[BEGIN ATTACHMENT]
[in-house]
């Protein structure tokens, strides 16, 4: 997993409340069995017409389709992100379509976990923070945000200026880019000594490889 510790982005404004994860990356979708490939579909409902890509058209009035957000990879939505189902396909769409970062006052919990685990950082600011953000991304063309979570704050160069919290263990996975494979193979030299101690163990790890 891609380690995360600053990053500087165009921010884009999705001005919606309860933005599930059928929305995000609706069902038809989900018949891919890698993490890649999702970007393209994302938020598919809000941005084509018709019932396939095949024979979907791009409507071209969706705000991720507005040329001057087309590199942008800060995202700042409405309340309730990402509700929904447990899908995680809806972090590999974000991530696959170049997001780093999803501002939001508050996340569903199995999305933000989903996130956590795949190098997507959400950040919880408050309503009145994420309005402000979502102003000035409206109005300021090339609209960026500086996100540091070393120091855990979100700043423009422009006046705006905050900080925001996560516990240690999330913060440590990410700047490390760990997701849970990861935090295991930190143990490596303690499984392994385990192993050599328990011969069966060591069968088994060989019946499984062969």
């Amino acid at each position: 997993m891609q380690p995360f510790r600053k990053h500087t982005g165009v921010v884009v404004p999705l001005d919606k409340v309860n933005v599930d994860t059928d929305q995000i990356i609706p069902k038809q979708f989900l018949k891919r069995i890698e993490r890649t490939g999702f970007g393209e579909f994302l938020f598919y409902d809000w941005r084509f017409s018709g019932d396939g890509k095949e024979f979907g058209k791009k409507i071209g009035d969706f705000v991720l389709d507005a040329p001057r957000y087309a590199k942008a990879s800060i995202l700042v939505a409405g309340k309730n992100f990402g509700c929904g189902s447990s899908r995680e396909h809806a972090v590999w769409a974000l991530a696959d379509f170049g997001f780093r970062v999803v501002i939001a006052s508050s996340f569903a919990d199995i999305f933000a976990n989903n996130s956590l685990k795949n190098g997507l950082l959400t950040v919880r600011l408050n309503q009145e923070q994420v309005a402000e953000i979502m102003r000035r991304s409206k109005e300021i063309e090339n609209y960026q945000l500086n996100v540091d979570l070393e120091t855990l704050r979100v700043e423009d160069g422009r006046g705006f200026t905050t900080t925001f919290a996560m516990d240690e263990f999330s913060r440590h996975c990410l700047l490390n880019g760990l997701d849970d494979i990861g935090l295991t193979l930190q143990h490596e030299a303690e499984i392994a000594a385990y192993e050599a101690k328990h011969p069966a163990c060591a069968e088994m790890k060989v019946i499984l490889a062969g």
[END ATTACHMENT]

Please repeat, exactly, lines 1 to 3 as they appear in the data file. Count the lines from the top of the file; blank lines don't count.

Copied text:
[in-house]
């Protein structure tokens, strides 16, 4: 997993409340069995017409389709992100379509976990923070945000200026880019000594490889 510790982005404004994860990356979708490939579909409902890509058209009035957000990879939505189902396909769409970062006052919990685990950082600011953000991304063309979570704050160069919290263990996975494979193979030299101690163990790890 891609380690995360600053990053500087165009921010884009999705001005919606309860933005599930059928929305995000609706069902038809989900018949891919890698993490890649999702970007393209994302938020598919809000941005084509018709019932396939095949024979979907791009409507071209969706705000991720507005040329001057087309590199942008800060995202700042409405309340309730990402509700929904447990899908995680809806972090590999974000991530696959170049997001780093999803501002939001508050996340569903199995999305933000989903996130956590795949190098997507959400950040919880408050309503009145994420309005402000979502102003000035409206109005300021090339609209960026500086996100540091070393120091855990979100700043423009422009006046705006905050900080925001996560516990240690999330913060440590990410700047490390760990997701849970990861935090295991930190143990490596303690499984392994385990192993050599328990011969069966060591069968088994060989019946499984062969």
């Amino acid at each position: 997993m891609q380690p995360f510790r600053k990053h500087t982005g165009v921010v884009v404004p999705l001005d919606k409340v309860n933005v599930d994860t059928d929305q995000i990356i609706p069902k038809q979708f989900l018949k891919r069995i890698e993490r890649t490939g999702f970007g393209e579909f994302l938020f598919y409902d809000w941005r084509f017409s018709g019932d396939g890509k095949e024979f979907g058209k791009k409507i071209g009035d969706f705000v991720l389709d507005a040329p001057r957000y087309a590199k942008a990879s800060i995202l700042v939505a409405g309340k309730n992100f990402g509700c929904g189902s447990s899908r995680e396909h809806a972090v590999w769409a974000l991530a696959d379509f170049g997001f780093r970062v999803v501002i939001a006052s508050s996340f569903a919990d199995i999305f933000a976990n989903n996130s956590l685990k795949n190098g997507l950082l959400t950040v919880r600011l408050n309503q009145e923070q994420v309005a402000e953000i979502m102003r000035r991304s409206k109005e300021i063309e090339n609209y960026q945000l500086n996100v540091d979570l070393e120091t855990l704050r979100v700043e423009d160069g422009r006046g705006f200026t905050t900080t925001f919290a996560m516990d240690e263990f999330s913060r440590h996975c990410l700047l490390n880019g760990l997701d849970d494979i990861g935090l295991t193979l930190q143990h490596e030299a303690e499984i392994a000594a385990y192993e050599a101690k328990h011969p069966a163990c060591a069968e088994m790890k060989v019946i499984l490889a062969g």